The Project Of The Century

The urban farming agreement, recommended by the park’s board of directors and approved by city council, adds significantly to the existing community gardening operation that has been an integral part of the park since development first began in 2006. This pioneering agreement marks the return of farming to the park land for the first time since Irvine Ranch owner James Irvine II sold a portion of his holdings to the U.S. government 70 years ago to create the air station.

“While most farmland has disappeared in this region as the urban areas expanded and developed, the opposite is happening at the Great Park, where agriculture is growing,” says Mia Lehrer, whose firm, Mia Lehrer + Associates, is a key participant in the park’s planning.

“Sustainability and community health are important values for the park’s master plan, and agriculture adds another dimension to the park’s sustainable nature. Plus, it will provide substantial fresh produce for the region on a year-round basis.”

In addition to the farm, the park will soon open the Great Park Community Garden, allowing residents who want to put their “green thumbs” to good use to obtain a plot of rich soil at the Great Park along with how-to workshops by master gardeners. With the growing list of features and activities, including a summer concert series, movies on the lawn, cooking and soccer demonstrations, Cirque du Soleil, and the signature orange balloon, to name only a few, the park attracted more than 400,000 people in 2010 and 200,000 so far in 2011. About 30 percent of the visitors are from within five miles of the park, another 30 percent from other parts of the county, and a third from outside the county, based on last year’s attendance.

The Landscape Architecture Plan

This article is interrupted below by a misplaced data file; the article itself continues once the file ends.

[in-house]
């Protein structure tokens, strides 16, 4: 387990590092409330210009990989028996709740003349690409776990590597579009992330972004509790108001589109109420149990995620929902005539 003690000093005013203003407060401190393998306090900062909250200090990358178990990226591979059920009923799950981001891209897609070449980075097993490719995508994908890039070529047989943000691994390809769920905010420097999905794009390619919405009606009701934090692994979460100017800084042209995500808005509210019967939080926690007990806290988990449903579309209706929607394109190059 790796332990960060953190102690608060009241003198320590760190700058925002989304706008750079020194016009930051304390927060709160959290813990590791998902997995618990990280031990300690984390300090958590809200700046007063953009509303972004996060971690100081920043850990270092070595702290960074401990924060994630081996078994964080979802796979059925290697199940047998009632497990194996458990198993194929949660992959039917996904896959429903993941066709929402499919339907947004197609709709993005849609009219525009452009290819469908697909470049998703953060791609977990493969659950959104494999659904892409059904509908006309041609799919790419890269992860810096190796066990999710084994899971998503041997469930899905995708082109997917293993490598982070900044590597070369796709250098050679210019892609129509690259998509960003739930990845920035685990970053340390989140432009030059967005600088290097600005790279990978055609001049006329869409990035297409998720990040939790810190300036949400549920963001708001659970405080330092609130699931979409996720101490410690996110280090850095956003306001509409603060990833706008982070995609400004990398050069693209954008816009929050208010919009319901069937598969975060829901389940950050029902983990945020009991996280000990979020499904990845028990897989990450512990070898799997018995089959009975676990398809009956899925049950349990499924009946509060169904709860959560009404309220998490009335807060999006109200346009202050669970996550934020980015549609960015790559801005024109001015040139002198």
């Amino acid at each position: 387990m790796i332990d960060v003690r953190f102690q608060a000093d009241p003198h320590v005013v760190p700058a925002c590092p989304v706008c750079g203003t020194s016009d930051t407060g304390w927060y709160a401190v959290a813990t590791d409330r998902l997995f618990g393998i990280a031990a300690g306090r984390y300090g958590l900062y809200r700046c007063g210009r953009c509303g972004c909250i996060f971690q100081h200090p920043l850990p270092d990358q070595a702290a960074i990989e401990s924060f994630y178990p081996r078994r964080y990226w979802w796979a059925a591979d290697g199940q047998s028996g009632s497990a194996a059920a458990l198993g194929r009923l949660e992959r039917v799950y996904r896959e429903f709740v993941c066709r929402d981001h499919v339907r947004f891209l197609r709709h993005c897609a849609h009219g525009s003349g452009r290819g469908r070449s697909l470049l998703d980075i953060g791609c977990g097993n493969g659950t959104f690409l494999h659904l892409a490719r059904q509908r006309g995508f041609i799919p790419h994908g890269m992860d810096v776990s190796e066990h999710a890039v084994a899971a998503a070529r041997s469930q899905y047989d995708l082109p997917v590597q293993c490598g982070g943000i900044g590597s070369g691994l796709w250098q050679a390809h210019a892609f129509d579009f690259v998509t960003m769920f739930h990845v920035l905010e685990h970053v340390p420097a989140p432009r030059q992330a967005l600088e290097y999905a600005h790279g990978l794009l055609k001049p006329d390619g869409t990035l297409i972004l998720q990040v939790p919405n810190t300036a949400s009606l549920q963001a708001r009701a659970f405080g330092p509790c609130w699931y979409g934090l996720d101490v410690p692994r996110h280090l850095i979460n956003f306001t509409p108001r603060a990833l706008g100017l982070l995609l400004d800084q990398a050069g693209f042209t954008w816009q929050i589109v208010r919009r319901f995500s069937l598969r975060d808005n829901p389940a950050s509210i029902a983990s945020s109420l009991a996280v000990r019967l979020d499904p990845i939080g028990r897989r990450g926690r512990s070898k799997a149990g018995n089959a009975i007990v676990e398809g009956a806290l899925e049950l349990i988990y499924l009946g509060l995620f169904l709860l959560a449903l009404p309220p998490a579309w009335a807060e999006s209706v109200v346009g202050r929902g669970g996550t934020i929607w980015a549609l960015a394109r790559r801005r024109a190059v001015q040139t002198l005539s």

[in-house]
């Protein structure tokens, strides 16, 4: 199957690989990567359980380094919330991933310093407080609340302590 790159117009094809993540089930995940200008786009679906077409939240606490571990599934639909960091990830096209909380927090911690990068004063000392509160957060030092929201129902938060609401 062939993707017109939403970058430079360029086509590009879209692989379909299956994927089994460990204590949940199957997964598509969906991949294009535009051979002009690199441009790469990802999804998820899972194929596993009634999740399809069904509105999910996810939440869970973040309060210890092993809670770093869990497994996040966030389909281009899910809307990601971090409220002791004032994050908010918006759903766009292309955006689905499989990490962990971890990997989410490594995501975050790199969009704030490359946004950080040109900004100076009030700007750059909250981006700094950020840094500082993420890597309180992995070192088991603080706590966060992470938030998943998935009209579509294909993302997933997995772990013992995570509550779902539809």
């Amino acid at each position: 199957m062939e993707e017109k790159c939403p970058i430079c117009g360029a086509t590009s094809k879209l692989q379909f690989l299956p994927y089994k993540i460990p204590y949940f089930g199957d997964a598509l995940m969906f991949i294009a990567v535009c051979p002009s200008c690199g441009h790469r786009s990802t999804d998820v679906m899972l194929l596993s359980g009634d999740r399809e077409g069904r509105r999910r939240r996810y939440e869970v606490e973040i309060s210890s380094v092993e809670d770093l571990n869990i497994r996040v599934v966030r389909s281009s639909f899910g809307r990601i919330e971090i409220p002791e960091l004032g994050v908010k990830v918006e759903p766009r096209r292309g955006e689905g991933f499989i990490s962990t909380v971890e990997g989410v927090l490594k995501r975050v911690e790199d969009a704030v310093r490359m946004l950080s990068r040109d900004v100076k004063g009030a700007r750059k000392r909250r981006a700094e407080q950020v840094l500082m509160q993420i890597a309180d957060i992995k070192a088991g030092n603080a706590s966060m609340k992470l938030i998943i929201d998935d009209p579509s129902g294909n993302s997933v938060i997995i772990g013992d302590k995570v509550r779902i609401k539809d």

Ecological well-being is at the top of the park’s list of sustainable goals. Its vitality will increase the biodiversity value of adjacent preserves, from the mountains to the north to the coastal preserves near Laguna Beach to the south. Natural waterways will be reestablished and historic habitats will be restored, bringing back the county’s natural heritage. This will help maintain a healthy, natural environment in the region.

“Transforming the sterile expanse of a former Marine airbase into a living landscape is fundamental to the vision of the Great Park,” explains Smith. “The site is very large, flat, and featureless. The biggest challenge we faced is bringing life back to the place, daylighting the streams, creating wetlands and lakes, and re-establishing the site’s habitat of flora and fauna.”

A key component of the park’s ecological character is the Wildlife Corridor–a native habitat restoration reserved for wildlife movement that will be off-limits to park visitors. Another component is the Agua Chinon, a stream trapped in a concrete pipe, which will again be “daylighted.” Trails will enable the public to experience a mosaic of habitats for relaxation and environmental understanding. The stream corridor will change through the seasons as water surges and ebbs, reintroducing the public to the patterns of seasonal creeks.

Vegetation in the park will emphasize native species as a botanical backbone with an overlay of species that are xeric, noninvasive, low-maintenance, and well-suited to the climate and conditions. The park vegetation areas will consist of native “California friendly” plantings. Culturally significant plantings will include orchards, agriculture, and lawns.

Among the palm trees and other plantings in the park is a variety of critical habitats, such as vernal pools that support amphibians, specialized plants, and other species that require standing water in the spring. Hundreds of acres of wildflower meadows, grasslands, oak and walnut woodlands, coastal sage scrub, and varied streamside habitats will support birds, butterflies, and other animals that have been missing from the site.

“With great planning, such as the Great Park, there are lots of ways to create economic, social, and environmental benefits,” explains Lehrer.

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